There was a boy in her room.
Fangirl is a book about writers, readers and readers who assume the position of writers. It throws you into the wonderful fandom of Simon Snow, a fictional book series not dissimilar to Harry Potter, and allows you to revel in a world where fans keep the stories flowing. Fanfiction is hardly a new concept but Rowell effortlessly revives and refreshes it in her brilliantly written novel which follows an acclaimed fanfiction writer as she embarks on college life.
To the new, exciting world of college Cather is the quiet and reserved half of the Avery twin whole. Whilst Wren is out partying, socialising and discovering who she is away from her identical twin, Cather stays in her room, generally avoiding social interaction with anyone other than her roommate. But hidden behind the screen of her laptop is a world where Cath Avery reigns supreme – the fandom of Simon Snow. Readers worship and adore her stories, giving her both an outlet and a network of loyal friends but will she ever be able to make such an impact in the real world?
I absolutely devoured this book! The compulsion to keep reading it is immense – it is the first book of 2014 that had me reading through my lunch hour and looking forward to picking it up again on my commute home. Set as ‘a slice of life’ college tale, nothing particularly revolutionary happens but the magic is in the story itself and the characters Rowell brings to life. The issues and life lessons featured are sensitively told and resolutely recognisable. The story is paced well with cleverly layered narrative threads woven together – Cath’s college life, her online stories and the original Simon Snow tales. Despite having a clear agenda, Fangirl is delightfully fresh in style and story and has the ability to surprise and effortlessly draw you in.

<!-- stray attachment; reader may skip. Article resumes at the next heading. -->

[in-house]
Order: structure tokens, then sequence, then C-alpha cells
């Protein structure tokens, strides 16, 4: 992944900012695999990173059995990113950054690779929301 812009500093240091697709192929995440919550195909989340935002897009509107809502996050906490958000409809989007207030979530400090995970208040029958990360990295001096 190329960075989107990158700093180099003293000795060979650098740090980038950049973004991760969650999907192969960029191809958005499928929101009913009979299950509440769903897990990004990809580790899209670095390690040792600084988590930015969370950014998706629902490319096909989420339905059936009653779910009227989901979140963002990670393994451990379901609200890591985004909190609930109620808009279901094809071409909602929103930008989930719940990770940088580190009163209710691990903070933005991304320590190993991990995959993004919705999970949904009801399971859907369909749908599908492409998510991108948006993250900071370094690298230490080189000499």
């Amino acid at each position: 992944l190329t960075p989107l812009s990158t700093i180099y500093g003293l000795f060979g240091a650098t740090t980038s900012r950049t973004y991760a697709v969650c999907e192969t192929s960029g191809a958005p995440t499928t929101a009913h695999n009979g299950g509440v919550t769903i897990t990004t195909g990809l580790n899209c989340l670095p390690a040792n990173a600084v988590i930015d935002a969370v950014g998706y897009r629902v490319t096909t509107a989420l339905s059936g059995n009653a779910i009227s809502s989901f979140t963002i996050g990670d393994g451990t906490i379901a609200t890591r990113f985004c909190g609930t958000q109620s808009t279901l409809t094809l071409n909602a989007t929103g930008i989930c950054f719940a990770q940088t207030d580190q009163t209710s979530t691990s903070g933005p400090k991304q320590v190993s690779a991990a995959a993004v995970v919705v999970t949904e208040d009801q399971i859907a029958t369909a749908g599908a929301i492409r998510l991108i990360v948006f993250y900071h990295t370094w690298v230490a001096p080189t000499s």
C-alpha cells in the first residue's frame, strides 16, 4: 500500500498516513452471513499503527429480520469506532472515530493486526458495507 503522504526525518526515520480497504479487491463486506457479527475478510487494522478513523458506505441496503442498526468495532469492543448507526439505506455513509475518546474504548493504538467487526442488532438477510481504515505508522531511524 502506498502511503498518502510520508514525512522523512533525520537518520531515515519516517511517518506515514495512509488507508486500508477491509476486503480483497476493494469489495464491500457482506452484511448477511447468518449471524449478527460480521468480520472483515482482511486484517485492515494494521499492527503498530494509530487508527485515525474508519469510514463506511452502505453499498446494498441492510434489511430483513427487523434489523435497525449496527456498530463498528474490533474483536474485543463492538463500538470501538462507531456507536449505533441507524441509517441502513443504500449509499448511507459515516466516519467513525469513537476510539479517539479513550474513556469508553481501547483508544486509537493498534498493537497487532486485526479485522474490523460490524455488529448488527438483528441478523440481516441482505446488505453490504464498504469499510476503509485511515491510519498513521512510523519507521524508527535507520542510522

Without a doubt the biggest strength of Fangirl are the characters – flawed in themselves but flawlessly created. The emotions and relationships are amazingly well written, so real that you become deeply invested in them. Rowell creates a protagonist you come to love, relate to and genuinely care about. Cath is strong and vulnerable, individual but nervous – the type of person you root for and sympathise with. She is absolutely a character for book lovers. The Avery sisters are perfectly balanced to explore the two extremes of first year life at university – the ups and downs, the self-doubt and false confidence that only comes with that first taste of university freedom. And then there’s Levi – oh Levi! I absolutely fell in love with him, a character that develops as Cath does, who is as imperfect as he is perfect.
The ending is exactly what Fangirl is all about and, personally, I loved the open-endedness of it. Some people may be frustrated with characters left hanging or see it as a cop-out from Rowell but she is clearly celebrating the phenomenon that brought her to the story. Everyone can create their own ending and develop the story their own way (some already have here!) and my ending to Fangirl may be very different to yours – you’ll just have to read it to figure yours out…